How Stuff Works - True Stories of How 'A Wrinkle in Time' Inspired Female Scientists
True Stories of How 'A Wrinkle in Time' Inspired Female Scientists
Back in 1962 when "A Wrinkle in Time" was first published, smart, young females who liked science were scarce. But author Madeline L'Engle was nothing if not a visionary, and so was her book's main character, Meg Murry.
The glasses-wearing, science-loving girl who ends up saving her father has captivated girls and boys alike for decades. Now, she's set to rule the silver screen come March 9, 2018 when the Disney film hits theaters. Even better than the diverse star-power behind the film (the cast includes Oprah Winfrey, Reese Witherspoon and Mindy Kaling, among others), is the message Meg continues to send to girls and women today that science, technology, engineering and math (STEM) careers are decidedly not the boys clubs they once were. In fact women made up 24 percent of the Americans employed in STEM occupations in 2015.
HowStuffWorks talked to three modern-day "Megs" to find out how they were inspired by the character's bravery, ambition and intelligence to pursue real-life scientific success.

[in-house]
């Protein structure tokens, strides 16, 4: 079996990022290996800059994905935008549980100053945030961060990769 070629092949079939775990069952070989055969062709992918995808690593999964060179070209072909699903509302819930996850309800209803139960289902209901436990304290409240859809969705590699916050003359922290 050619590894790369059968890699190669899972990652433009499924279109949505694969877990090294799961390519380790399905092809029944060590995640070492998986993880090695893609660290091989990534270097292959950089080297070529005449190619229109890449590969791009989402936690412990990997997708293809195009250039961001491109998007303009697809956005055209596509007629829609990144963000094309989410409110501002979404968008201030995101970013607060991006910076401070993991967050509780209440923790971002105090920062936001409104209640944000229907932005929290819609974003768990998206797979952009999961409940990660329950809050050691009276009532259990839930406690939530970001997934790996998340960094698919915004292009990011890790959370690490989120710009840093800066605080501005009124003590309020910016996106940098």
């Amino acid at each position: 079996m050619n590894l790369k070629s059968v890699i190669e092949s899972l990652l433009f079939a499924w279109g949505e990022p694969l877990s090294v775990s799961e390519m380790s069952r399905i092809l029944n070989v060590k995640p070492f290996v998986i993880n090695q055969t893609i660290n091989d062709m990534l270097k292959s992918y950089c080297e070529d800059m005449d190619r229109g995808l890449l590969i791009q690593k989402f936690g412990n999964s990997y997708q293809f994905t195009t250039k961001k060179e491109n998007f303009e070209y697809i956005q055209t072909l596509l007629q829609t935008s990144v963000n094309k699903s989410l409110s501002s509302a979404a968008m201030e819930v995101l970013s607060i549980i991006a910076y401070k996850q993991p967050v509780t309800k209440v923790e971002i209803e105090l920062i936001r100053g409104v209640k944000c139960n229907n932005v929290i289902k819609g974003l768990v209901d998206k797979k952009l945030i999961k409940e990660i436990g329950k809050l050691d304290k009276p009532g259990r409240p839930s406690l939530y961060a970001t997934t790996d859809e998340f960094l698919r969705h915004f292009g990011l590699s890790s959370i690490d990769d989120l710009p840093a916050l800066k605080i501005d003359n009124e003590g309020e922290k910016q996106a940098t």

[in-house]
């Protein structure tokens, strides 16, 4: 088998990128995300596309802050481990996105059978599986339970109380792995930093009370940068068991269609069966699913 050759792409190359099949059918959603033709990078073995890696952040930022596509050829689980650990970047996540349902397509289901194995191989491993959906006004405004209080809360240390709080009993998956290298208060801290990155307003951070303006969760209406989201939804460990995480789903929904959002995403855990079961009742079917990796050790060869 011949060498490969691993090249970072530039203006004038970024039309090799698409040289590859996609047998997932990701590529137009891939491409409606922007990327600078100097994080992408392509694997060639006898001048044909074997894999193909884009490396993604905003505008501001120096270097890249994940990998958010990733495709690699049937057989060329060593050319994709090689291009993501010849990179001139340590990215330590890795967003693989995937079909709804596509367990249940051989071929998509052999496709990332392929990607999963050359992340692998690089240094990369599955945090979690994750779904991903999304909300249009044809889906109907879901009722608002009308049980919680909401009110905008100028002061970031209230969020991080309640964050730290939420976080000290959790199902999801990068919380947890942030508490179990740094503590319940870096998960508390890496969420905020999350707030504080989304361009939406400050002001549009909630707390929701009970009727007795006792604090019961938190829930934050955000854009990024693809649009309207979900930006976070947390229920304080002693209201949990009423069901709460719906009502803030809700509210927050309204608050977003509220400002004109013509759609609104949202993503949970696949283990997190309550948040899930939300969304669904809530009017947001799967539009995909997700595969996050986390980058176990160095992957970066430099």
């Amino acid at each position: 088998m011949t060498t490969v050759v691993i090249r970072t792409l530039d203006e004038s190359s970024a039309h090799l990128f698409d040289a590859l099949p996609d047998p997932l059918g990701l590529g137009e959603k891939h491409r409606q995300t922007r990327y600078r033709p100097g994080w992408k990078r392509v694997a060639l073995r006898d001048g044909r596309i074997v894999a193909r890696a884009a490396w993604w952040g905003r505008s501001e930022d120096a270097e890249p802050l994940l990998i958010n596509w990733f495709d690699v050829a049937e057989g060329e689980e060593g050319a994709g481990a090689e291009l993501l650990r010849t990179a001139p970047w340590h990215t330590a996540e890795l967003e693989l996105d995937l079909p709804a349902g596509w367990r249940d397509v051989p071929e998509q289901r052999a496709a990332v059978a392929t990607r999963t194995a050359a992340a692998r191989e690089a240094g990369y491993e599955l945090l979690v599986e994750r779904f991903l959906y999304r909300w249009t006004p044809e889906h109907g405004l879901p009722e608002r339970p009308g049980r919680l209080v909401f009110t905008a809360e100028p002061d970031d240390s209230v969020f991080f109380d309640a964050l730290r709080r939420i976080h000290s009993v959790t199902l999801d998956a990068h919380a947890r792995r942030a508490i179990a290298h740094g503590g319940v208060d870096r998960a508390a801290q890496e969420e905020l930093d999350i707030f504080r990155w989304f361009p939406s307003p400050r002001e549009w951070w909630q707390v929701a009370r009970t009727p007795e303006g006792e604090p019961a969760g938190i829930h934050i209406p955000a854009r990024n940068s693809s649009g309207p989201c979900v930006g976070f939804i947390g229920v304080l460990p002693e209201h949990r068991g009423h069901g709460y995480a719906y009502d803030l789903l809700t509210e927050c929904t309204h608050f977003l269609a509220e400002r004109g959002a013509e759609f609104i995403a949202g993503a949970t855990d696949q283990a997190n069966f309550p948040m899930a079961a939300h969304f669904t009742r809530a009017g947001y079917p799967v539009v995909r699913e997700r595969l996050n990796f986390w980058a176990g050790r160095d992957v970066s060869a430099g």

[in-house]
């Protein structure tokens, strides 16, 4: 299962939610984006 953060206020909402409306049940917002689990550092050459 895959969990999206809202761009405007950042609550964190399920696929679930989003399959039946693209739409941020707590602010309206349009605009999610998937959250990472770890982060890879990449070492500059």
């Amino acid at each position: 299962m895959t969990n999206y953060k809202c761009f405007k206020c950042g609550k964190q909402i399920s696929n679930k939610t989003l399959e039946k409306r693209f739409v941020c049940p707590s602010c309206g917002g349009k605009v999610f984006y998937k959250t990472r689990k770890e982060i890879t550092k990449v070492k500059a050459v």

Dr. Amy Serin is a successful neuropsychologist. Reading "A Wrinkle in Time" as a girl had a huge effect on her future accomplishments. "It was 1984 and almost unheard of to have a female heroine who I could identify with in a book," says the Serin Center founder and chief science officer and co-founder of the Touchpoint Solution, in an email interview. "I loved the book so much I actually wrote to Madeline L'Engle and to my surprise she wrote back! We became pen pals for a short time when I was in the third or fourth grade. She encouraged me to follow my dreams and her responses really helped encourage me."
Meg was far more than a fictional character to Dr. Serin. "Reading the book helped me to identify that it was OK that I wasn't like other girls and that I should follow my passion and curiosity."
Today, Dr. Serin devotes her professional life to helping people who struggle with debilitating neurological disorders like anxiety, PTSD and depression. Through her work with the TouchPoint Solution, she has produced a lifestyle wearable device designed to significantly alleviate stress. "Having a way to manage stress in real-time represents a profound shift in the way we all can live more productive lives."
*This article first appeared in How Stuff Works on February 16, 2018, by ALIA HOYT. To read the full article, click here.